Take the 2-minute tour ×
Stack Overflow is a question and answer site for professional and enthusiast programmers. It's 100% free, no registration required.

I want to implement a file reader (folders and subfolders) script which detects some tags and delete those tags from the files.

The files are .cpp, .h .txt and .xml And they are hundreds of files under same folder.

I have no idea about python, but people told me that I can do it easily.

EXAMPLE:

My main folder is A: C:\A

Inside A, I have folders (B,C,D) and some files A.cpp A.h A.txt and A.xml. In B i have folders B1, B2,B3 and some of them have more subfolders, and files .cpp, .xml and .h....

  • xml files, contains some tags like <!-- $Mytag: some text$ -->

  • .h and .cpp files contains another kind of tags like //$TAG some text$

  • .txt has different format tags: #$This is my tag$

It always starts and ends with $ symbol but it always have a comment character (//,

The idea is to run one script and delete all tags from all files so the script must:

  • Read folders and subfolders
  • Open files and find tags
  • If they are there, delete and save files with changes

WHAT I HAVE:

import  os

for root, dirs, files in os.walk(os.curdir):

 if files.endswith('.cpp'):
  %Find //$ and delete until next $
 if files.endswith('.h'):
  %Find //$ and delete until next $
 if files.endswith('.txt'):
  %Find #$ and delete until next $
 if files.endswith('.xml'):
  %Find <!-- $ and delete until next $ and -->
share|improve this question
2  
what do you have so far? –  SilentGhost Oct 4 '10 at 14:50
    
I added what I have. Thanks SilentGhost :) –  legami Oct 5 '10 at 8:52

2 Answers 2

The general solution would be to:

  1. use the os.walk() function to traverse the directory tree.
  2. Iterate over the filenames and use fn_name.endswith('.cpp') with if/elseif to determine which file you're working with
  3. Use the re module to create a regular expression you can use to determine if a line contains your tag
  4. Open the target file and a temporary file (use the tempfile module). Iterate over the source file line by line and output the filtered lines to your tempfile.
  5. If any lines were replaced, use os.unlink() plus os.rename() to replace your original file

It's a trivial excercise for a Python adept but for someone new to the language, it'll probably take a few hours to get working. You probably couldn't ask for a better task to get introduced to the language though. Good Luck!

----- Update -----

The files attribute returned by os.walk is a list so you'll need to iterate over it as well. Also, the files attribute will only contain the base name of the file. You'll need to use the root value in conjunction with os.path.join() to convert this to a full path name. Try doing just this:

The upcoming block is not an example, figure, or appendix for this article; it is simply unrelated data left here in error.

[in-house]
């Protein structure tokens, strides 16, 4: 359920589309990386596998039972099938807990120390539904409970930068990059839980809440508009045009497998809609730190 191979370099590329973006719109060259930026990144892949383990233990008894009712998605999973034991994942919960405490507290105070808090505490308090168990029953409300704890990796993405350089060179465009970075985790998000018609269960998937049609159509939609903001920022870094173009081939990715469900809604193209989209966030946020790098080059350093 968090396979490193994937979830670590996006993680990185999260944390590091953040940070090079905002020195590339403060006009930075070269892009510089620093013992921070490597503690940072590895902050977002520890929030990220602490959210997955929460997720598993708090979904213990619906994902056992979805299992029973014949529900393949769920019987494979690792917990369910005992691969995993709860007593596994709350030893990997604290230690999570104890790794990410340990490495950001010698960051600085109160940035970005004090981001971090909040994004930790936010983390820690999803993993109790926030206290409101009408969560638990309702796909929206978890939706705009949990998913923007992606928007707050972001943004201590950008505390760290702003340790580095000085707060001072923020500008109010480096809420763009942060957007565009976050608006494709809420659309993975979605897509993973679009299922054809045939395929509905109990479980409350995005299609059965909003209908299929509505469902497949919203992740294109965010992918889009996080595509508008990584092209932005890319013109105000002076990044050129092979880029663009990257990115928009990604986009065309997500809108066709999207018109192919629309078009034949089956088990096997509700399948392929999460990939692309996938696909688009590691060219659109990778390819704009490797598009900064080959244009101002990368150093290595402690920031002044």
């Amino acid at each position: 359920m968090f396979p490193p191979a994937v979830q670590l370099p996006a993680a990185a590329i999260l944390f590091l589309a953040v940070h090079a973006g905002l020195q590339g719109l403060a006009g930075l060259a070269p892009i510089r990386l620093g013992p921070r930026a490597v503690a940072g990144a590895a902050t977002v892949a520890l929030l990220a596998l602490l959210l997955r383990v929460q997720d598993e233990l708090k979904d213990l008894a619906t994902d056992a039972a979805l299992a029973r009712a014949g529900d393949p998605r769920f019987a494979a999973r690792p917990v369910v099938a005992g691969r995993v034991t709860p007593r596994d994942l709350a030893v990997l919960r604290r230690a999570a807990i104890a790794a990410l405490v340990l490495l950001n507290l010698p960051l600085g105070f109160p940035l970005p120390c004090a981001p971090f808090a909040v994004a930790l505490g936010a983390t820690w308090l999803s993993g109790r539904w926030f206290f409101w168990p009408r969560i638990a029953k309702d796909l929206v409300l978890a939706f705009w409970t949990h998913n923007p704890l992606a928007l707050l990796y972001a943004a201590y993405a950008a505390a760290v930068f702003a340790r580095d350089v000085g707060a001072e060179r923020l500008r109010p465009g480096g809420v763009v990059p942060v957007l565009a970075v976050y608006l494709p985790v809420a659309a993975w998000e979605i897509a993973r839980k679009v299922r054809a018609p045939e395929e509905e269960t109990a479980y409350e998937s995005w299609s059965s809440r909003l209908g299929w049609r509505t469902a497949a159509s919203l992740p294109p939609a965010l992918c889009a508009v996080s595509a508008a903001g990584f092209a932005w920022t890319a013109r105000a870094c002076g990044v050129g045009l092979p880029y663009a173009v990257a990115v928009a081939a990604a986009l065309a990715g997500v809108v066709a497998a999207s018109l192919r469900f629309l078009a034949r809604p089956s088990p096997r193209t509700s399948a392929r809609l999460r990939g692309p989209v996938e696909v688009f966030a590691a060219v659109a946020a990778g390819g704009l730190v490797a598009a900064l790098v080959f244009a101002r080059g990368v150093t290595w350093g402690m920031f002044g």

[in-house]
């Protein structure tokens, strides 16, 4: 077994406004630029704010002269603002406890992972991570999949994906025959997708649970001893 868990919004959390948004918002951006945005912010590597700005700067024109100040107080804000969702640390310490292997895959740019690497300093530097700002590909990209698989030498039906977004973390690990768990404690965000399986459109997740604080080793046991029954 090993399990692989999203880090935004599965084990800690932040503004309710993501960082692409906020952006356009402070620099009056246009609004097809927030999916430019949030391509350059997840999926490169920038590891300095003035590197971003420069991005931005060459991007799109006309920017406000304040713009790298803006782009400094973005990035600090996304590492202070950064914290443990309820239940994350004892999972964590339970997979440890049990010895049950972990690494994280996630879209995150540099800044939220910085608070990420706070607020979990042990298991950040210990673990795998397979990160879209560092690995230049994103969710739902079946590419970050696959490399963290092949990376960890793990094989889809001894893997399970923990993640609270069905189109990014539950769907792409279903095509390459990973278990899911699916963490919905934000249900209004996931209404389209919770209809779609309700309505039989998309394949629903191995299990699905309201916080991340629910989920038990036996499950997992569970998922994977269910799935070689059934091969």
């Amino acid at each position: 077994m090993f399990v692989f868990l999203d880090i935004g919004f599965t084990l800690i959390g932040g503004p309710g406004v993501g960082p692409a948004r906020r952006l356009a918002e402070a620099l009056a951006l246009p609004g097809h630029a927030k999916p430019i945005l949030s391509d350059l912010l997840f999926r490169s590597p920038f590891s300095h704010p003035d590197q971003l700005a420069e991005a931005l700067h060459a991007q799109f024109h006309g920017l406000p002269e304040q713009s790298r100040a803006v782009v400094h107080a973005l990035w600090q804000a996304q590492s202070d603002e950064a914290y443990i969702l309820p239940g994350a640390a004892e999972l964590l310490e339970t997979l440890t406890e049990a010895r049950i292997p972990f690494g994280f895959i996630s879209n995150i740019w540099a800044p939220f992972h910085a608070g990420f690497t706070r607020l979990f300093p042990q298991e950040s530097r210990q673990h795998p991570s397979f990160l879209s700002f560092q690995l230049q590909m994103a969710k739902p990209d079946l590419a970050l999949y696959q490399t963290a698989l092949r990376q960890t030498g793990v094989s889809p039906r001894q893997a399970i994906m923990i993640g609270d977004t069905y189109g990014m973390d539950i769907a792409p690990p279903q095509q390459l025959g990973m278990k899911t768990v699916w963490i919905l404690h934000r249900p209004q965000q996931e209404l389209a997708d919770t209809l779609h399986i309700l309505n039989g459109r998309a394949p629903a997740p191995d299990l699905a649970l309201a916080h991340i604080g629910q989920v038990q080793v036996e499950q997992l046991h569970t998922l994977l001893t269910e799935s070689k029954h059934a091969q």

for root, d, files in os.walk('.'): 
    for base_filename in files: 
        full_name = os.path.join(root, base_filename)
        if full_name.endswith('.h'):
            print full_name, 'is a header!'
        elif full_name.endswith('.cpp'):
            print full_name, 'is a C++ source file!'

If you're using Python 3, the print statements will need to be function calls but the general idea remains the same.

share|improve this answer
    
Nice! Any interesting web you know with simple examples? Thanks :) –  legami Oct 5 '10 at 6:37
    
Is it possible to do something like fn_name.endswith('.cpp,.h')? Where I do define fn_name? –  legami Oct 5 '10 at 8:02
    
Updated to provide a bit more detail. Unfortunately, a quick google search didn't turn up any straight-forward examples. You'll have to play with this a bit to get it figured out. Learning the Python basics is well worth your time though, it'll pay off down the line. –  Rakis Oct 5 '10 at 12:44

Try something like this:

import os
import re

CPP_TAG_RE = re.compile(r'(?<=// *)\$[^$]+\$')

tag_REs = {
    '.h': CPP_TAG_RE,
    '.cpp': CPP_TAG_RE,
    '.xml': re.compile(r'(?<=<!-- *)\$[^$]+\$(?= *-->)'),
    '.txt': re.compile(r'(?<=# *)\$[^$]+\$'),
}

def process_file(filename, regex):
    # Set up.
    tempfilename = filename + '.tmp'
    infile = open(filename, 'r')
    outfile = open(tempfilename, 'w')

    # Filter the file.
    for line in infile:
        outfile.write(regex.sub("", line))

    # Clean up.
    infile.close()
    outfile.close()

    # Enable only one of the two following lines.
    os.rename(filename, filename + '.orig')
    #os.remove(filename)

    os.rename(tempfilename, filename)

def process_tree(starting_point=os.curdir):
    for root, d, files in os.walk(starting_point): 
        for filename in files:
            # Get rid of `.lower()` in the following if case matters.
            ext = os.path.splitext(filename)[1].lower()
            if ext in tag_REs:
                process_file(os.path.join(root, base_filename), tag_REs[ext])

Nice thing about os.splitext is that it does the right thing for filenames that start with a ..

share|improve this answer

Your Answer

 
discard

By posting your answer, you agree to the privacy policy and terms of service.

Not the answer you're looking for? Browse other questions tagged or ask your own question.